“But how do you resolve that?” Sara asked. “If making God happy means going to church all the time, but when I go to church all the time I don’t have time for doing what might make God happy, what do I do?”

“That states the question that James raises very well.” Carol said, referring back to the beginning of their conversation. “James was looking at the tension between saying that you believe God and then acting as if you don’t. He’s already given the principle by talking about the royal law. If we love our neighbor, we are doing right. If we are favoring the rich and ignoring the poor, we are not.”

Carol sipped her coffee. “Then James tells a story, like his brother Jesus had. Imagine that you know a person from your church that is hungry and cold. You are both people who follow God, who know the spiritual things to say. And imagine you say to the person, ‘be warm and well-fed.’ And then you turn back to your life without given them a sandwich or a coat.”

“Imagine you are like the priest or the Levite,” Sarah said.

“Exactly.” Carol nodded. “Which takes us back to the story Jesus told. Jesus offered another alternative. He creates a third person in the story, a Samaritan. A person separated from the Jews by culture and by religion. There is no one we hate more than someone we think has a warped practice of our religion.”

“It’s in every newscast from every part of the world.” Sarah sighed.


[to be continued]

Sarah and the parable

Carol continued her story. “A man was walking from Jerusalem to Jericho. It was about 17 miles, about a day’s journey. We have no idea why he was walking. In fact, that doesn’t matter. This was a story Jesus was telling. The details he leaves out don’t actually exist.”

Sarah took a swallow of coffee. “What do you mean?

“This is a parable.” Carol said. “It’s a story that Jesus is telling, a made-up story, to make a point. The details he includes are to help illustrate, the details excluded never actually happened. It seldom helps to say, ‘What would have happened if?’ because that would have been a different story.”

Sarah shrugged. “Whatever. What’s the point he was trying to make?”

Carol smiled. She was always trying to show how to read the Bible even as she was explaining teachings. She knew that Sarah wouldn’t remember everything, but her way of reading would rub off.

“Jesus is trying to answer the question, ‘Who is my neighbor?'” Carol said. “Jesus had just agreed that ‘Love your neighbor as yourself’ was the second most important commandment. A man trained in Jewish law, including interpretations of this very statement, was trying to determine what boundaries Jesus put around the neighborhood. So Jesus tells about the man who was walking the 17 miles to Jericho.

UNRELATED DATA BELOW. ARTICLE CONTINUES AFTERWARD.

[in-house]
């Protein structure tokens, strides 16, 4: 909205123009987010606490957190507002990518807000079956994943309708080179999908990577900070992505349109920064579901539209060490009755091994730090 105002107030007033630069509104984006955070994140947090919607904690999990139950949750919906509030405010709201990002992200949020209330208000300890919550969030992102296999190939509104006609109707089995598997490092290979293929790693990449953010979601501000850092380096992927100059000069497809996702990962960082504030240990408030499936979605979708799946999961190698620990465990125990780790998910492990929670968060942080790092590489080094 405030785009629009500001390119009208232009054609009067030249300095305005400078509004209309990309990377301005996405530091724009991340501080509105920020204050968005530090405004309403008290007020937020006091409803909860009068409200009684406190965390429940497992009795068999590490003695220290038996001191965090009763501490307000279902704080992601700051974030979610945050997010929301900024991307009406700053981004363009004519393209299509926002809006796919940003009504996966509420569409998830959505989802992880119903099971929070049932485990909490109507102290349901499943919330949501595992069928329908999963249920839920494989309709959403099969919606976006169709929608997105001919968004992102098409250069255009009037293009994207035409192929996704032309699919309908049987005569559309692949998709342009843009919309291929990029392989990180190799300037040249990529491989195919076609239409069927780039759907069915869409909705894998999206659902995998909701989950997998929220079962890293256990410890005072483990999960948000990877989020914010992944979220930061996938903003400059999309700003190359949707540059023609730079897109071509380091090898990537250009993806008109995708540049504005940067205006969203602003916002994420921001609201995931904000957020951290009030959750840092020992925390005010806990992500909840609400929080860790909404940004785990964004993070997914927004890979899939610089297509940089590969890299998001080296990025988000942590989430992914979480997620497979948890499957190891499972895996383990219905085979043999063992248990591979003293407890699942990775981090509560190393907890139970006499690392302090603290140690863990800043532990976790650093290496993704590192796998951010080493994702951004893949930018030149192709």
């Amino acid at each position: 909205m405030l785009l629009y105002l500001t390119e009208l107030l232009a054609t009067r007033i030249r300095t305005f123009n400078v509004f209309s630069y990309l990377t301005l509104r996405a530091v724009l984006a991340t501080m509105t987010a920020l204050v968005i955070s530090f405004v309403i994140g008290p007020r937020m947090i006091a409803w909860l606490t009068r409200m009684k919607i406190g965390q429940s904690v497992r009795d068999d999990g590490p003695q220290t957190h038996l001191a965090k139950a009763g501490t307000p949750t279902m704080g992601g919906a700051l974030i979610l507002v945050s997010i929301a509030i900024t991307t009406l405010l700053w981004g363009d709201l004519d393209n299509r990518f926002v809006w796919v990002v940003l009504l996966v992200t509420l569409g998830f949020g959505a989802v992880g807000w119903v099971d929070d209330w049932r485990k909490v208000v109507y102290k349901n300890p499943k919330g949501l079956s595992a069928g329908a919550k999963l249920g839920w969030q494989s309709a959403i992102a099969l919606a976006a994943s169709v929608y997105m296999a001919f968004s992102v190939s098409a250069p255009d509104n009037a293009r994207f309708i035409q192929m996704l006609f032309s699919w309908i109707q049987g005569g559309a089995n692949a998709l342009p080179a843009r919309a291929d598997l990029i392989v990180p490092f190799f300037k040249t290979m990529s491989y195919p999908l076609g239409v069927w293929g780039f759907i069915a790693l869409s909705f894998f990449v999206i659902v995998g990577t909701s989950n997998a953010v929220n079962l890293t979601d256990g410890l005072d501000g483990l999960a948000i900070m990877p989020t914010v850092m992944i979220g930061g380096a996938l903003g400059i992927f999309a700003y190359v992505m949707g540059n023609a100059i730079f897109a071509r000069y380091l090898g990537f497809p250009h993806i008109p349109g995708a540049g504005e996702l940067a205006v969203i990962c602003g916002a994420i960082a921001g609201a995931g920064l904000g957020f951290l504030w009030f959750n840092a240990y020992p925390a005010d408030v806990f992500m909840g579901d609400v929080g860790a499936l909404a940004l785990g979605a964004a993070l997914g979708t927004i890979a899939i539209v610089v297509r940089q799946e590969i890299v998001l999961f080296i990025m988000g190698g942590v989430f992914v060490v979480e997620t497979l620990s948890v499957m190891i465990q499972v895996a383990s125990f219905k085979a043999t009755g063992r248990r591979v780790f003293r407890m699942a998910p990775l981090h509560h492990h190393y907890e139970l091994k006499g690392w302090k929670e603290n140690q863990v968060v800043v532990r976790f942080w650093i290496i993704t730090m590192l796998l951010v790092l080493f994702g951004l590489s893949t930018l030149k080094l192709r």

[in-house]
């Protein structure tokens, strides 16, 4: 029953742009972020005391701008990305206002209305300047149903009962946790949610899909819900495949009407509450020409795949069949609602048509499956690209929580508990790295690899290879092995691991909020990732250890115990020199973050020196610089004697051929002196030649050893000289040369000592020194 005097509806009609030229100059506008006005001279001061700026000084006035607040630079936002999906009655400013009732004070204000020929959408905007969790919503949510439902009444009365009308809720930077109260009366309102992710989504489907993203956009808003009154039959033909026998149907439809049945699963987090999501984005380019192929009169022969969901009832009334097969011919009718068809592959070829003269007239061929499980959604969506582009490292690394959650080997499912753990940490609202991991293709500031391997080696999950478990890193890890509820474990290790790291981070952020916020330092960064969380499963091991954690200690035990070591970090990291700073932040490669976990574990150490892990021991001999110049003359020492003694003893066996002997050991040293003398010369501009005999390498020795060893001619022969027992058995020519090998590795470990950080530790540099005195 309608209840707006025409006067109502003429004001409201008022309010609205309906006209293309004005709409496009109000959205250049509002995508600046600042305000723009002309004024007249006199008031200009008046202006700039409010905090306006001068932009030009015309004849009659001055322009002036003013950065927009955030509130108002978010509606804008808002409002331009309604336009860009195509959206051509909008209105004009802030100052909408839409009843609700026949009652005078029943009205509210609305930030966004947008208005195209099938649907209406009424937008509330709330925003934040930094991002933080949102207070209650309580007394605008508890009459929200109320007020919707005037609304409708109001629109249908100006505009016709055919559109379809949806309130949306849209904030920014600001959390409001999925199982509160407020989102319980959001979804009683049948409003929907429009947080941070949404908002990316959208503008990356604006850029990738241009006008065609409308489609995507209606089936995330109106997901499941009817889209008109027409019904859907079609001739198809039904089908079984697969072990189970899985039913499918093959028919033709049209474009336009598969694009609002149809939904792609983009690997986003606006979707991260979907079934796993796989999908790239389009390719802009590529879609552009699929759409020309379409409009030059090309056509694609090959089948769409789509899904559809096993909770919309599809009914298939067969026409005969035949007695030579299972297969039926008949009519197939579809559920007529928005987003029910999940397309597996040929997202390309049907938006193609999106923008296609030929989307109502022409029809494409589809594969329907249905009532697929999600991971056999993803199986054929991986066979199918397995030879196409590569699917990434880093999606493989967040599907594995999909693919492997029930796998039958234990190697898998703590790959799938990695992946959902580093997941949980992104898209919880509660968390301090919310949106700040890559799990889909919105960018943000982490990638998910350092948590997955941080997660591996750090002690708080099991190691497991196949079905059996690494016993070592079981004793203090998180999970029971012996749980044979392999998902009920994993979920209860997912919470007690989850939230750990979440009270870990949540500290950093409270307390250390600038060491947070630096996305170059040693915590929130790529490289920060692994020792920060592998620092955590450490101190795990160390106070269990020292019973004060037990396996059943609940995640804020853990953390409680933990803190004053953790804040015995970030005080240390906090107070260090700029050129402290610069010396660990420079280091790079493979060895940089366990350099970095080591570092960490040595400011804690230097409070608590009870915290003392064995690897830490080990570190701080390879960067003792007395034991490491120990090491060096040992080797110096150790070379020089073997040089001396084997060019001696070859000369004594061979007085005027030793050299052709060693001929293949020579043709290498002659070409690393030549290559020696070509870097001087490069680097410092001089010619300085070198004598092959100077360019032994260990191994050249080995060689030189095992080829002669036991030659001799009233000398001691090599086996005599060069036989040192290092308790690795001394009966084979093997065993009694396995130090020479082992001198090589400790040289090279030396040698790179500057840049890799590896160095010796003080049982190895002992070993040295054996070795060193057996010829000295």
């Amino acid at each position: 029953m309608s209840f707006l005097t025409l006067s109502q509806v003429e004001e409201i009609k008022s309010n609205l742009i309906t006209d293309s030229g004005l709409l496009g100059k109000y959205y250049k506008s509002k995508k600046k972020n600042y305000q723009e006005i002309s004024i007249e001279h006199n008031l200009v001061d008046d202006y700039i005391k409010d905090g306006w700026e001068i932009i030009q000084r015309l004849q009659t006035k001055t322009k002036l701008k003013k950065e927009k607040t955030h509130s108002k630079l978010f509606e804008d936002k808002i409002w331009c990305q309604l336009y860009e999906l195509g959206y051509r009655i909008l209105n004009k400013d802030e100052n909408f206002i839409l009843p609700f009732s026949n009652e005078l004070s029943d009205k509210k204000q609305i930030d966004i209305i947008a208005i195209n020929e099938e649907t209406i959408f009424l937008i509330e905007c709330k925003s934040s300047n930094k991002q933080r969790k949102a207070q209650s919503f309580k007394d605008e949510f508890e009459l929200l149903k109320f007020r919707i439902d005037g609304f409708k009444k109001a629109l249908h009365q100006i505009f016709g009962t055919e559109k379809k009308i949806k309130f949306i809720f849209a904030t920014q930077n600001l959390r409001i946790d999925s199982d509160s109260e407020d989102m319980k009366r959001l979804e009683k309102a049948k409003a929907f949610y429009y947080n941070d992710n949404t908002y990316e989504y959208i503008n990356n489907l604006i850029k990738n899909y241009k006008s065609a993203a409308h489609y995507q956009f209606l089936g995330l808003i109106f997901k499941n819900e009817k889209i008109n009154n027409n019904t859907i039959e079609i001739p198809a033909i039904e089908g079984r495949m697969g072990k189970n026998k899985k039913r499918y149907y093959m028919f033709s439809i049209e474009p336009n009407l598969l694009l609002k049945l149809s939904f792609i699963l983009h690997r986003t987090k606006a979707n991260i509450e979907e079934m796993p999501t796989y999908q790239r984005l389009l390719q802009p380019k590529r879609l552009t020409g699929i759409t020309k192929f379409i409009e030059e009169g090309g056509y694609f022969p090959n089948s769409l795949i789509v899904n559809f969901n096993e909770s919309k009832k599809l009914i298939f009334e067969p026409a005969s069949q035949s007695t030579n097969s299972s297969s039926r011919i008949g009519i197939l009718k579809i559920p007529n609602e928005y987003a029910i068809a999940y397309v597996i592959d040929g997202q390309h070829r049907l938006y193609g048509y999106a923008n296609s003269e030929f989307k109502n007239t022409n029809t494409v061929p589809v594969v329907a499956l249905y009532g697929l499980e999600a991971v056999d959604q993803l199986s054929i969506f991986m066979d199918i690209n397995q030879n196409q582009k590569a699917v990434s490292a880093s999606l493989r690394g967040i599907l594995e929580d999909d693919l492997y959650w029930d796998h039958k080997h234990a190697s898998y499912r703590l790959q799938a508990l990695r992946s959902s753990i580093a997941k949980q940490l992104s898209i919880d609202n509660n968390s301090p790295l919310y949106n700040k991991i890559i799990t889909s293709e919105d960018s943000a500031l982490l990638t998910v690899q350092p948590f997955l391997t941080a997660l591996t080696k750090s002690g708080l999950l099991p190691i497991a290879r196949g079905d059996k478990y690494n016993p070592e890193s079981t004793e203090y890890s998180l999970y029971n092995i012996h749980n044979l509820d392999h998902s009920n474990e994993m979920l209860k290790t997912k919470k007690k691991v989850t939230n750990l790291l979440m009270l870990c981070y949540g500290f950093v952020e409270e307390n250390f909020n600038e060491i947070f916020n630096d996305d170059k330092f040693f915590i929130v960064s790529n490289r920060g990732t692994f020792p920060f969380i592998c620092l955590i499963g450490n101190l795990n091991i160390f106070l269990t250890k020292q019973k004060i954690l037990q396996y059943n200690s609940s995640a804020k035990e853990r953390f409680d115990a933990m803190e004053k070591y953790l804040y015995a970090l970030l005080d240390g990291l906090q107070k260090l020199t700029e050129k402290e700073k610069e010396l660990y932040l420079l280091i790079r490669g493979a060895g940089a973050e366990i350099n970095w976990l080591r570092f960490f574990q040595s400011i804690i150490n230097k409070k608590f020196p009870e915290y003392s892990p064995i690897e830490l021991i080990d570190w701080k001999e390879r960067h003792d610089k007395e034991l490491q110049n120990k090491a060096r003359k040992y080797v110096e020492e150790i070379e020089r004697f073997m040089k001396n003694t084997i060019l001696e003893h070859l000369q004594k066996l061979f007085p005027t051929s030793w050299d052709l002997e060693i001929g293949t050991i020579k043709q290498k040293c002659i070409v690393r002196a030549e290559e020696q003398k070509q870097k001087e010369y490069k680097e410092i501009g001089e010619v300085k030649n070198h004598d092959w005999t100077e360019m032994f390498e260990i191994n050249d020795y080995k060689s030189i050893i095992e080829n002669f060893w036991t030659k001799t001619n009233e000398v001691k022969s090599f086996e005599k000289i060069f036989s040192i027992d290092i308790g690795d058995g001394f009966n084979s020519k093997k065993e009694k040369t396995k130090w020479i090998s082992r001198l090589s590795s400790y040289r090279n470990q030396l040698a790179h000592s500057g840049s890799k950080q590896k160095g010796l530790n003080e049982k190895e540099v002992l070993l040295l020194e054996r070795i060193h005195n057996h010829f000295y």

“Along the way, he is mugged. The man is left stripped and beaten and bleeding. No one argues with that part of Jesus’ story, so it must have been a common occurrence. ”

“And three men come along,” Sarah said. “And only the last one helps. A mayor, a doctor, and a little boy. I remember that from VeggieTales. But I also know that it was a priest, a Levite, and a Samaritan. It feels like the setup to a joke.”

Carol nodded. “It wasn’t a joke, exactly, but Jesus was picking on the people listening to his answer.”


[to be continued]

Sarah gets confused.

Sarah just stared at Carol. Finally, she asked, “How are sandwiches and prayer and significance and love and the royal law connected? I mean, in your head.”

Carol smiled. “Let me get it out of my head. See if this makes sense. We hear the phrase ‘love your neighbor’ all the time. As neighbors, we want it to apply to us. Which is perfectly understandable. Because we crave love. When we scold someone for not loving neighbors, we are, at least sometimes, saying ‘you aren’t loving me.'”

Sarah nodded. “Right. I get that part. When someone starts ranting about ‘those people’, I want to raise my hand and say, ‘you mean people like my friend Carol?'”

“And you fill in my name because if they don’t love me, they may not be loving you?” Carol leaned forward. “And because it would be really scary for you to say ‘you mean like me?’ We don’t want to risk that kind of openness, particularly since we’re broken.”

Sarah shook her head. “What does openness have to do with brokenness? And sandwiches?”

Carol broke her scone in half and pushed the plate across the table. “Here, have something to eat.”

Sarah shook her head. “I’m not hungry. I’m just wanting you to make some connections.”

Carol smiled. “I am. But I need to tell you a story to tell you a story to get to your question. Is that okay?”

Sarah picked up the piece of scone. Carol was a good teacher, but there was going to be time to eat this.

“The picture Jesus uses to talk about this royal law was a broken man,” Carol said. “Do you remember the story about the man who was mugged and left for dead?”

The question came too quickly. Sarah’s mouth was full of crumbs. She mumbled something.

Carol laughed. “Sorry. I didn’t mean to surprise you. Let me tell it, just for review.”


You can read the story Carol’s referring to. Samaritan.